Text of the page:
The Otago Peninsula creates a well-protected harbor for the city of Dunedin and is known for its wildlife. The road out to the end follows closely along the shoreline on the harbor side. As we drove out, we stopped to admire the birds on the flats. There were White-faced herons, a Royal spoonbill, Shags, seagulls, Oyster catchers, and Black swans among others.
Like the Banks Peninsula, this one also had steep, grass covered hills, and lots of sheep. At the end of the peninsula is the Royal Albatross Center. The only land based breeding colony of Royal albatross in the world is located here, along with a colony of Blue penguins. The center has a museum and exhibits about the albatross as well as Fort Taiaroa, an historical military installation. They study and protect the birds, and run tours where you can observe them from a protected location. We decided to skip the tour, but we did have a look at the exhibits. It was extremely windy at the end of the peninsula. Nevertheless, we walked over to a viewpoint where we could see hundreds of birds wheeling in the wind off the cliff tops. Most were gulls, but we did catch sight of one or two albatross gliding over the water, which was exciting. The wind was so strong, however, that it was all we could do to stand upright!
On the way back down the peninsula, we stopped to have a picnic and then took the high road the rest of the way. The views were spectacular as we wound along the tops of the ridges and looked down to the outer side of the peninsula.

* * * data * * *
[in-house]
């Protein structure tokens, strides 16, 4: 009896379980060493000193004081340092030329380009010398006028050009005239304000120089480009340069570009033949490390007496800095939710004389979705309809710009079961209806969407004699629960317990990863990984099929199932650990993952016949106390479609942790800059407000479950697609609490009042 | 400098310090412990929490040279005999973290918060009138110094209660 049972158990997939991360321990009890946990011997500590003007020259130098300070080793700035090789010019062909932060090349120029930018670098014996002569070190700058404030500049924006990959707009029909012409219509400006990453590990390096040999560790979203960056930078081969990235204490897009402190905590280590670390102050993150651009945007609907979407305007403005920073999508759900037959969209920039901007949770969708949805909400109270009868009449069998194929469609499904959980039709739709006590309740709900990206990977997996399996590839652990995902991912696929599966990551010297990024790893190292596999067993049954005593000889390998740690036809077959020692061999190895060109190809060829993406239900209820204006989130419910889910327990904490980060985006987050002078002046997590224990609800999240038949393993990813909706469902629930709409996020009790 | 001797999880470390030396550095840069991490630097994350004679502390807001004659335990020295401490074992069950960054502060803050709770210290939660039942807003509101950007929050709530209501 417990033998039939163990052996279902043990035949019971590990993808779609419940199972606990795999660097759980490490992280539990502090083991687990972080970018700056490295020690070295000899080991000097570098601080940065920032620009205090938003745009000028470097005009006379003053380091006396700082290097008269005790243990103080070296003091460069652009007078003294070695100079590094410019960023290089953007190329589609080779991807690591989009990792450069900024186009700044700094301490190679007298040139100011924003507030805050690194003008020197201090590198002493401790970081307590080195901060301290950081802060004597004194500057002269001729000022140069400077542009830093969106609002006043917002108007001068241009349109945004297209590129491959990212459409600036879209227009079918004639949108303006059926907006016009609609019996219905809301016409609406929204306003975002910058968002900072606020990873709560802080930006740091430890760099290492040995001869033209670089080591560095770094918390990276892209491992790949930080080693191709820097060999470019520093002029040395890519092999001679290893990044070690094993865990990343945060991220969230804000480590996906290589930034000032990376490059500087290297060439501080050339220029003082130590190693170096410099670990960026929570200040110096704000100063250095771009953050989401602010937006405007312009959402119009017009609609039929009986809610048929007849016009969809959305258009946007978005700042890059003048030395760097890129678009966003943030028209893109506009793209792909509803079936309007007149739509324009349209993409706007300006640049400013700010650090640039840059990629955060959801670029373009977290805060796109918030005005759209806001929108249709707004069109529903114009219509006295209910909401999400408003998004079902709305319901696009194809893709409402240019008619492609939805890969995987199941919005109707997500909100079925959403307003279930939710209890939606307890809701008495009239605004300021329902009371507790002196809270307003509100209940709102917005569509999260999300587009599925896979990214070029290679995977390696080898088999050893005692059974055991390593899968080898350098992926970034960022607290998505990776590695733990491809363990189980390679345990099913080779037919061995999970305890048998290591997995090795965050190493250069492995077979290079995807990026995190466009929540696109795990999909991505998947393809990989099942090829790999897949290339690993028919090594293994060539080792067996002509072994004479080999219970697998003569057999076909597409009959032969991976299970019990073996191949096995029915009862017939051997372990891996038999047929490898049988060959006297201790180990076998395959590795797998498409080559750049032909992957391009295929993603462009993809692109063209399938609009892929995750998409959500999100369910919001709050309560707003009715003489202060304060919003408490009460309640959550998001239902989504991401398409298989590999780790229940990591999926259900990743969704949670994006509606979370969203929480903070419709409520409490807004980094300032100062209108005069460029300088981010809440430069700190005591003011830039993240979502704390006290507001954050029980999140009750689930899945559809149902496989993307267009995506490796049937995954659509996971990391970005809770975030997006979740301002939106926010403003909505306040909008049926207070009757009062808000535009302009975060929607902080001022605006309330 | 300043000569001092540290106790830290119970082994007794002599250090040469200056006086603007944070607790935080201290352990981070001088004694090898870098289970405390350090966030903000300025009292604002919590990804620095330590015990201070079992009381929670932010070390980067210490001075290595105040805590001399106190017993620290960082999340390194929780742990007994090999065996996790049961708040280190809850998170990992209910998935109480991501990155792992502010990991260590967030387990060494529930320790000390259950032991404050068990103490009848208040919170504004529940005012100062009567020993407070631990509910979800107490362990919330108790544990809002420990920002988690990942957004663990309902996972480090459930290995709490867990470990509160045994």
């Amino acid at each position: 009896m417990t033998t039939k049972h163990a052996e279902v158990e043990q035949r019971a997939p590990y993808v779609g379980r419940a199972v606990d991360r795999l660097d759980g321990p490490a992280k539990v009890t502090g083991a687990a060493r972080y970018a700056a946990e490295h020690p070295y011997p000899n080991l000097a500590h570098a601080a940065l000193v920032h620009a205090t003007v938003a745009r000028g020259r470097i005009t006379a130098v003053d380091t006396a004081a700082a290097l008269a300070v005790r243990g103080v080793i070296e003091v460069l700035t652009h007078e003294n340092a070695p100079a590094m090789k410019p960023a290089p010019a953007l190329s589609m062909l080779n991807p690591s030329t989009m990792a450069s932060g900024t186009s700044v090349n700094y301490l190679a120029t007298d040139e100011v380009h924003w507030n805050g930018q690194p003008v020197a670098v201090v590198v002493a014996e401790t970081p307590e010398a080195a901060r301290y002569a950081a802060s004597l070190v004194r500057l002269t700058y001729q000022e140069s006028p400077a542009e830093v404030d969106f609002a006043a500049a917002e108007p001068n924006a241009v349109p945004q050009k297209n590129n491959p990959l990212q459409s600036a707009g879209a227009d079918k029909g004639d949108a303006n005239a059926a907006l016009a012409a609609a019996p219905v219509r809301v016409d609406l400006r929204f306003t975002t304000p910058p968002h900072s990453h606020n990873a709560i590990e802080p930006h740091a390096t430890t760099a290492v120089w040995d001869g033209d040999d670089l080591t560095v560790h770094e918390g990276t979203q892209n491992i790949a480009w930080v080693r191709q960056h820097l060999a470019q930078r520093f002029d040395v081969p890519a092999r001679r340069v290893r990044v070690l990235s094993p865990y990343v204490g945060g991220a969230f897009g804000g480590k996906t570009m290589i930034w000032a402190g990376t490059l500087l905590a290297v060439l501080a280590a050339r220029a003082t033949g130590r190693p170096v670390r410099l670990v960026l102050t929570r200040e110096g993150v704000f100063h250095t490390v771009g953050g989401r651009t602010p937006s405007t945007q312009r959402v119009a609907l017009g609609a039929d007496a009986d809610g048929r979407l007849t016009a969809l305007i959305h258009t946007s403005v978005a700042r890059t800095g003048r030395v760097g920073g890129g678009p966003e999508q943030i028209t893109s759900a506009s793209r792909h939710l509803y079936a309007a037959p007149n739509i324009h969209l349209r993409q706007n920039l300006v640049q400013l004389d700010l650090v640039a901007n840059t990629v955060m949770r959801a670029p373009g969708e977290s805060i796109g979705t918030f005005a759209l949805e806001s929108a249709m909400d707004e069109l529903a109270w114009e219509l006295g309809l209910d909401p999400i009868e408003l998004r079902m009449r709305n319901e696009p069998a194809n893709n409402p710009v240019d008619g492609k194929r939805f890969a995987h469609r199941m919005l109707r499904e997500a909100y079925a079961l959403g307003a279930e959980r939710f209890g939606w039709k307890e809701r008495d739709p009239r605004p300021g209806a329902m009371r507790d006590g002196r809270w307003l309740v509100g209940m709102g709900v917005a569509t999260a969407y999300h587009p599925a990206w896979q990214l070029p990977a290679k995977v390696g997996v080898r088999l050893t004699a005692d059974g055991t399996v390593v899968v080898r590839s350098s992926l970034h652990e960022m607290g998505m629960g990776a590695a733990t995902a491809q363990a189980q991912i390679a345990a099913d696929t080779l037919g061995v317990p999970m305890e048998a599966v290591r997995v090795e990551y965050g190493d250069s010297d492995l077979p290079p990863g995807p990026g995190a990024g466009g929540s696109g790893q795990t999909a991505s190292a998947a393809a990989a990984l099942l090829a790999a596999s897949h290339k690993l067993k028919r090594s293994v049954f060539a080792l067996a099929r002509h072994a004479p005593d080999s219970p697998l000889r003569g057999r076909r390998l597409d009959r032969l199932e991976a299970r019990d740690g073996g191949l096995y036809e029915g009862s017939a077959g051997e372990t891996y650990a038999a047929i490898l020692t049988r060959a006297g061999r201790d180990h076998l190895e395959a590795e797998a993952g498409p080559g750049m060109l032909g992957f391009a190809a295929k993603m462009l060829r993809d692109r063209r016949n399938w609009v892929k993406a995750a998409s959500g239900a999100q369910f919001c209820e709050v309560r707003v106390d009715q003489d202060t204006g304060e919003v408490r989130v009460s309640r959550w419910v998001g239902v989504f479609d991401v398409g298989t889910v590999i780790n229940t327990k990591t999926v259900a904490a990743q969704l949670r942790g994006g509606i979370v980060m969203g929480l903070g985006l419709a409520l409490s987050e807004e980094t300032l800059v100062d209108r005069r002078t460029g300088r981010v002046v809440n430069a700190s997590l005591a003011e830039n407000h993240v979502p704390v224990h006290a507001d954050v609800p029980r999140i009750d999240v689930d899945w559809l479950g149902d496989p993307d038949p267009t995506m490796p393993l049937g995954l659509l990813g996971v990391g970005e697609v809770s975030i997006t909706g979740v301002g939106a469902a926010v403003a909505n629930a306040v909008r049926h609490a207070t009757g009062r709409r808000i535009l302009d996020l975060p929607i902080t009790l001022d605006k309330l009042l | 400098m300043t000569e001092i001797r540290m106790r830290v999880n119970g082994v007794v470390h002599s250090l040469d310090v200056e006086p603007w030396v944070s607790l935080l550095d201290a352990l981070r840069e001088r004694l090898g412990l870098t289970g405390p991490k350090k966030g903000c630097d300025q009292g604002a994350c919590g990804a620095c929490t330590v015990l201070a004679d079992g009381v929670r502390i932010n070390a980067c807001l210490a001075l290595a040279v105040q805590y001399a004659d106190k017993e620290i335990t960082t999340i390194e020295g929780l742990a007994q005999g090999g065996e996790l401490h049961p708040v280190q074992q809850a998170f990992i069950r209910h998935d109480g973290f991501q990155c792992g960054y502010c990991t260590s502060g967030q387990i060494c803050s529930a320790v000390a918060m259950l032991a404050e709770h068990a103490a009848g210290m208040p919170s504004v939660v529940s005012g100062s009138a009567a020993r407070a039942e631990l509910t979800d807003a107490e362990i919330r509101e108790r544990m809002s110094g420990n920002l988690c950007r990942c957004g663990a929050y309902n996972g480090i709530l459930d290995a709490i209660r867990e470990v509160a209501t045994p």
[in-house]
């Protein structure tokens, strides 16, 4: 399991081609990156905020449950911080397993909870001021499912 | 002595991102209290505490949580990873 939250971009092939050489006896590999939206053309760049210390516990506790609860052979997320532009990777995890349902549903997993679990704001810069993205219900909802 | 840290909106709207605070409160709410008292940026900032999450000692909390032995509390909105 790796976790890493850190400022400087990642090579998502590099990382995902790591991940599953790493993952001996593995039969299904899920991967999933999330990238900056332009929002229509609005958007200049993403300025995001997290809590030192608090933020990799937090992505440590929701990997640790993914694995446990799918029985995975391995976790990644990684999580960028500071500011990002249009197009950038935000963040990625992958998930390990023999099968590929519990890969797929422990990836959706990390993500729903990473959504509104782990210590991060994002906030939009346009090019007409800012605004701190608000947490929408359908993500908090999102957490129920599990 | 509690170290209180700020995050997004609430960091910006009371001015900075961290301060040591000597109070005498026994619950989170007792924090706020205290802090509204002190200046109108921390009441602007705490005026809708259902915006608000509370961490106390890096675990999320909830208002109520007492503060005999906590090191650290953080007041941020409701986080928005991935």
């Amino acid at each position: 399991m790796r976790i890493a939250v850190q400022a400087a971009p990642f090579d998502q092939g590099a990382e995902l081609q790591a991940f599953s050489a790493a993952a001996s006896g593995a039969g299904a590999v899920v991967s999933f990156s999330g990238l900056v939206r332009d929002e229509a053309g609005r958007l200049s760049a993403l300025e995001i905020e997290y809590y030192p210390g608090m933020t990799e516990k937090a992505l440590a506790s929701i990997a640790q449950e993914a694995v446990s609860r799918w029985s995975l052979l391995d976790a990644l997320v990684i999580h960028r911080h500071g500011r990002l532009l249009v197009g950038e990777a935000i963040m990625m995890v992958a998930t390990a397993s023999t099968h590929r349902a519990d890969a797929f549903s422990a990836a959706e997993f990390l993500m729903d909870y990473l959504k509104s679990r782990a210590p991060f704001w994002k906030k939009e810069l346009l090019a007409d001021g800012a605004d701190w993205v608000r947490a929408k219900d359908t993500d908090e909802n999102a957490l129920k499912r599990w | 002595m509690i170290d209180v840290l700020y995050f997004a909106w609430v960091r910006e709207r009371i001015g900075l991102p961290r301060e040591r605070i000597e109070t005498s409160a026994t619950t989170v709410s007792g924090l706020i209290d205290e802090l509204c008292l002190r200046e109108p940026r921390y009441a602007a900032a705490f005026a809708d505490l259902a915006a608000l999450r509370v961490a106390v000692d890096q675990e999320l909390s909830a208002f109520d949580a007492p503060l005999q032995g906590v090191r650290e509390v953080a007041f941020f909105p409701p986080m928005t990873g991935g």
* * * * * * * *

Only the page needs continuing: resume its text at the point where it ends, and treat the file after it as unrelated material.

As planned, we stopped at Smail’s Beach, a local surf spot, so that Michael could try out his new board. The wind was howling and the conditions weren’t ideal, be he got wet anyway. I enjoyed the flowers along the path to the beach. The extreme wind made it very difficult to catch waves. Still, at least the sun was shining.
That evening we had a gorgeous view of the city lights from the house.
The day we left Dunedin we went into the city center to poke around a bit. We walked around an area of the city known as The Octagon and enjoyed the architecture. Having parked by a coffee shop which provided delicious coffee and other treats, we found that there were also some murals nearby. Dunedin has a collection of murals by various artists sprinkled around the city. Another time, I would make a point of searching them out on a walking tour. I guess I’ll just have to go back!
As we left Dunedin headed for Queenstown, we both agreed that we liked the city and would willingly go back to spend more time there. It has a down to earth vibe, is unpretentious, and the people we met were friendly. We were glad we chose to go there.
Next stop is Queenstown, so stay tuned for more!
See you down the road.